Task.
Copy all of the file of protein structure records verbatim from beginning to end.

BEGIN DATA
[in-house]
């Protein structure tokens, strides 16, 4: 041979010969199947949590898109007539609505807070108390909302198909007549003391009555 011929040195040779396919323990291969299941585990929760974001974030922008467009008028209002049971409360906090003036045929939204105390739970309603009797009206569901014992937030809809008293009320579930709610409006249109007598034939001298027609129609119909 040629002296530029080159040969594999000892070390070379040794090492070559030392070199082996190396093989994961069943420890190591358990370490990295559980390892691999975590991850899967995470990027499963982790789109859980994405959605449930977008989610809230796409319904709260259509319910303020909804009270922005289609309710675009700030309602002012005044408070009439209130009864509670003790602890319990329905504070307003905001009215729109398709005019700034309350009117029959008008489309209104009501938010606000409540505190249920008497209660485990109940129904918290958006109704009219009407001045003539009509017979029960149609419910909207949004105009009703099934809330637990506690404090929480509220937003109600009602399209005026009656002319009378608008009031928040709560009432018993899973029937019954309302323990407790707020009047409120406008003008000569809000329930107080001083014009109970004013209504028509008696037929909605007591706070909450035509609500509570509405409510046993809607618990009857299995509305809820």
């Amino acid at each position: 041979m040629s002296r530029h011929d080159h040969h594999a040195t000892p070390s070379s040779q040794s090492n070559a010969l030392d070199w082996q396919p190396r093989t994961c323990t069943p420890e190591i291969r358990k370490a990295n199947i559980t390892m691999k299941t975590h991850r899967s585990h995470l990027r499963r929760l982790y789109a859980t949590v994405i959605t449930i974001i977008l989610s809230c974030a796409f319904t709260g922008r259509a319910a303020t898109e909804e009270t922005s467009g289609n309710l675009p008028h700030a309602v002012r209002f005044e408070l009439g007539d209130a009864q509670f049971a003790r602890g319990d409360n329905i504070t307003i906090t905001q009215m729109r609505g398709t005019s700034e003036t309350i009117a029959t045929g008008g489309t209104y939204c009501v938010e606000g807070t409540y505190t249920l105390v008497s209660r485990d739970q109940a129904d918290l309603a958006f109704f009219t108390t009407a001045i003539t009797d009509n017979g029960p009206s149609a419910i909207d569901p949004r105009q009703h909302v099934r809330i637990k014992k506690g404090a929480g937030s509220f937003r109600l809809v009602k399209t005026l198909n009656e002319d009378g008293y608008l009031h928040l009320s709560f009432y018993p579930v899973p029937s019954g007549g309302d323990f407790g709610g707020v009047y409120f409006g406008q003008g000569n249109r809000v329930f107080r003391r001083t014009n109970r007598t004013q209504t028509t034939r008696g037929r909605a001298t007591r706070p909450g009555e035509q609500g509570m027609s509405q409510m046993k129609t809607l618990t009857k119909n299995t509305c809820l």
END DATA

[in-house]
């Protein structure tokens, strides 16, 4: 041979010969199947949590898109007539609505807070108390909302198909007549003391009555 011929040195040779396919323990291969299941585990929760974001974030922008467009008028209002049971409360906090003036045929939204105390739970309603009797009206569901014992937030809809008293009320579930709610409006249109007598034939001298027609129609119909 040629002296530029080159040969594999000892070390070379040794090492070559030392070199082996190396093989994961069943420890190591358990370490990295559980390892691999975590991850899967995470990027499963982790789109859980994405959605449930977008989610809230796409319904709260259509319910303020909804009270922005289609309710675009700030309602002012005044408070009439209130009864509670003790602890319990329905504070307003905001009215729109398709005019700034309350009117029959008008489309209104009501938010606000409540505190249920008497209660485990109940129904918290958006109704009219009407001045003539009509017979029960149609419910909207949004105009009703099934809330637990506690404090929480509220937003109600009602399209005026009656002319009378608008009031928040709560009432018993899973029937019954309302323990407790707020009047409120406008003008000569809000329930107080001083014009109970004013209504028509008696037929909605007591706070909450035509609500509570509405409510046993809607618990009857299995509305809820």
């Amino acid at each position: 041979m040629s002296r530029h011929d080159h040969h594999a040195t000892p070390s070379s040779q040794s090492n070559a010969l030392d070199w082996q396919p190396r093989t994961c323990t069943p420890e190591i291969r358990k370490a990295n199947i559980t390892m691999k299941t975590h991850r899967s585990h995470l990027r499963r929760l982790y789109a859980t949590v994405i959605t449930i974001i977008l989610s809230c974030a796409f319904t709260g922008r259509a319910a303020t898109e909804e009270t922005s467009g289609n309710l675009p008028h700030a309602v002012r209002f005044e408070l009439g007539d209130a009864q509670f049971a003790r602890g319990d409360n329905i504070t307003i906090t905001q009215m729109r609505g398709t005019s700034e003036t309350i009117a029959t045929g008008g489309t209104y939204c009501v938010e606000g807070t409540y505190t249920l105390v008497s209660r485990d739970q109940a129904d918290l309603a958006f109704f009219t108390t009407a001045i003539t009797d009509n017979g029960p009206s149609a419910i909207d569901p949004r105009q009703h909302v099934r809330i637990k014992k506690g404090a929480g937030s509220f937003r109600l809809v009602k399209t005026l198909n009656e002319d009378g008293y608008l009031h928040l009320s709560f009432y018993p579930v899973p029937s019954g007549g309302d323990f407790g709610g707020v009047y409120f409006g406008q003008g000569n249109r809000v329930f107080r003391r001083t014009n109970r007598t004013q209504t028509t034939r008696g037929r909605a001298t007591r706070p909450g009555e035509q609500g509570m027609s509405q409510m046993k129609t809607l618990t009857k119909n299995t509305c809820l």